Fishwatching in the warm, clear waters
of the Caribbean is a very rewarding experience.
An abundance of varieties in accessible areas ensures that every dive
provides excitement and treasured memories.
Valles, from the McGill University, Canada, is studying the settlement
of reef fish along the West Coast from Batts Rock to Speightstown.
The nocturnal squirrelfish hide next to coral heads
or sea fans waiting for night to come.
Many fish visit cleaning station to remove
ectoparasites from their body. Small cleaners such as the juvenile
spanish hogfish and cleaning gobies gain a meal, while the host fish
benefit from a good clean!
The Spotted Moray is fairly common
in shallow water. Their eyesight is not very good and rely on their
sense of smell to find food. They can be safely observed and are not
aggressive unless provoked.
One of the Angelfish family, the French Angelfish is frequently found
around reefs, wrecks and rocky areas. They have distinct yellow hoops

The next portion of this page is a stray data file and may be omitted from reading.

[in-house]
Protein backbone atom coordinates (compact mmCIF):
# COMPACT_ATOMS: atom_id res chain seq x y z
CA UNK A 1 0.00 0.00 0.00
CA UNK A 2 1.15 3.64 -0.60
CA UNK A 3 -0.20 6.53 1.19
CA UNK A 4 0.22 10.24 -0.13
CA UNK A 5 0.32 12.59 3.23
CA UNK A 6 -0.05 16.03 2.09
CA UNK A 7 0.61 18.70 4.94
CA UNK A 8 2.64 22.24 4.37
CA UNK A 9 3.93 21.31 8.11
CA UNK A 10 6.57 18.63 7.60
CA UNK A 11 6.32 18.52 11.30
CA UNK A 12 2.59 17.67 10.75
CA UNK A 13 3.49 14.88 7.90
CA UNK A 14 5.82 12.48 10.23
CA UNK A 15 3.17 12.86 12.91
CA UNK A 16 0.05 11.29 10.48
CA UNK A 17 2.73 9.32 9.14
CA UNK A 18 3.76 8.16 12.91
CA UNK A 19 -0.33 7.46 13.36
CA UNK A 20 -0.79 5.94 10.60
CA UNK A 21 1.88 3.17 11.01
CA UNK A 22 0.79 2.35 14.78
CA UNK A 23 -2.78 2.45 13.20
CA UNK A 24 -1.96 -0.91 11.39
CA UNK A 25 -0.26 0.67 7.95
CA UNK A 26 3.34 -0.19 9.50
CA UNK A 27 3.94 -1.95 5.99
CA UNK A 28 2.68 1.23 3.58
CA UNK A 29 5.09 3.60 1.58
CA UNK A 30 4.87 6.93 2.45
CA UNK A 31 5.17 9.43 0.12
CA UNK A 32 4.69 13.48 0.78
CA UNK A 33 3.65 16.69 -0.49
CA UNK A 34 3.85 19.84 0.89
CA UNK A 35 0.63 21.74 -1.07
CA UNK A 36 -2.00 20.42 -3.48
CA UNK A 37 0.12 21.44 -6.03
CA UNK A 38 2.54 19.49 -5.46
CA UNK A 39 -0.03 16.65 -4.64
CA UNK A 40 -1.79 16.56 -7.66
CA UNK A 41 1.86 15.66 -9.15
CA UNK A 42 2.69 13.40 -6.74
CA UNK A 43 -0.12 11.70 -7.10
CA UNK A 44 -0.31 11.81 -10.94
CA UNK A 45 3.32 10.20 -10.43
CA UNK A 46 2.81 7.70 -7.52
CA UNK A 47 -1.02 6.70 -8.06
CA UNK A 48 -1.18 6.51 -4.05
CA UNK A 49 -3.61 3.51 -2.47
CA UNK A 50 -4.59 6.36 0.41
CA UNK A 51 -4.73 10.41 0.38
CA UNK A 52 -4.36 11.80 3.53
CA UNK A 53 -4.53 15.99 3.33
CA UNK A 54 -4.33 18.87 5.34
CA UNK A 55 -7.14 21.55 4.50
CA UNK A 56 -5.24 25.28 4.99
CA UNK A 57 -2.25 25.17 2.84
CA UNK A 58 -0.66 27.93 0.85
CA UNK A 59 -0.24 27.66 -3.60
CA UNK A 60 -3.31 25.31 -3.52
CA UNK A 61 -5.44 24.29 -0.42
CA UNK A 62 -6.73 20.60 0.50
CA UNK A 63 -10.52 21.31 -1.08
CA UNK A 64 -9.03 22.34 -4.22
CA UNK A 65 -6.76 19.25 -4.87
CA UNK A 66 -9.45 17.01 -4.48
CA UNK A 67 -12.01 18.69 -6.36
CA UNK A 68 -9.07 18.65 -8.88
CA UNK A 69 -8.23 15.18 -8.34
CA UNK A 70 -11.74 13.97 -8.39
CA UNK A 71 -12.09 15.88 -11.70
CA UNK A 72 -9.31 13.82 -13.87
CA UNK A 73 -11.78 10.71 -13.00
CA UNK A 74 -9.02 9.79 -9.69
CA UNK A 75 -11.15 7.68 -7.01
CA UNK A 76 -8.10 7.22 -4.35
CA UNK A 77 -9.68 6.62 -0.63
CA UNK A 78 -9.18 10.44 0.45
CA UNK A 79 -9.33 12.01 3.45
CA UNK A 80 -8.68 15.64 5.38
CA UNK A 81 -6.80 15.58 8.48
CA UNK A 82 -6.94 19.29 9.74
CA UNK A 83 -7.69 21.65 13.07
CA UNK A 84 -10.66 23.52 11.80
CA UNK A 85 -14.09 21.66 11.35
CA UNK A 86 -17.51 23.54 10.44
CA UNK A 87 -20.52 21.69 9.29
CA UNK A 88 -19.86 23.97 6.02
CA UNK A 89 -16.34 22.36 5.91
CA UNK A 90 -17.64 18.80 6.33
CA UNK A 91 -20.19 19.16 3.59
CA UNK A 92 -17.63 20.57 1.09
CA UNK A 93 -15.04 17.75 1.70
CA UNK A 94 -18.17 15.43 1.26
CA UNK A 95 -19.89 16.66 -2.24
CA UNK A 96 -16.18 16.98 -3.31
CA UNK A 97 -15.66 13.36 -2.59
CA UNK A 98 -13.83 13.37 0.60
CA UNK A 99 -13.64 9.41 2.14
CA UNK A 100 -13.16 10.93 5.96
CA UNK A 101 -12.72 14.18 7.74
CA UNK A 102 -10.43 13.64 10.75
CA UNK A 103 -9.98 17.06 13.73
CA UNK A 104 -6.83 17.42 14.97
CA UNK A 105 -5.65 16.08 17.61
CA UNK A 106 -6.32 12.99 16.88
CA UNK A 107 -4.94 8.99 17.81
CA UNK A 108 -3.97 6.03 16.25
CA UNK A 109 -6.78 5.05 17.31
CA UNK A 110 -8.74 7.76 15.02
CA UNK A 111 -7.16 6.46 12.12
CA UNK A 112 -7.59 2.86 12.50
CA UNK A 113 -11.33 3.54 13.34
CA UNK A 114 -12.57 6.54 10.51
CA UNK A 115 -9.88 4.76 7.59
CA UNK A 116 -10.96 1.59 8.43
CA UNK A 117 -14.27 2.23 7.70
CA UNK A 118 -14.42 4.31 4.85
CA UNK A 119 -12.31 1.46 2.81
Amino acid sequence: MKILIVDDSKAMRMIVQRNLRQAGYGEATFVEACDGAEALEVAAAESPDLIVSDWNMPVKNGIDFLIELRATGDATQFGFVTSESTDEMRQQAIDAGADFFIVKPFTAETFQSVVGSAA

on their body as juveniles but loose this distinct pattern as adults
which changes into yellow flecks. Here you see a subadult in the process
of changing their colouration.
Nurse sharks and their
'hanger on' remorra fish are often spotted on Caribbean reefs. They
are relatively docile and spend their time either foraging under rocks,
or sitting peacefully on the sand.
Secretary blennies live in tube worm
holes in the coral. They feed on small particles in the water column
and often leave their hole for a split second to catch passing food
Sergeant majors are common on wrecks.
They use the flat metals sides for their nests. The males defend each
nest vigorously for 5 days until the eggs hatch and release the egg
larvae into the water. Becareful though - These fish are tough and
will defend their eggs by nipping your fins!
Groupers wait patiently for their next bit of prey to pass....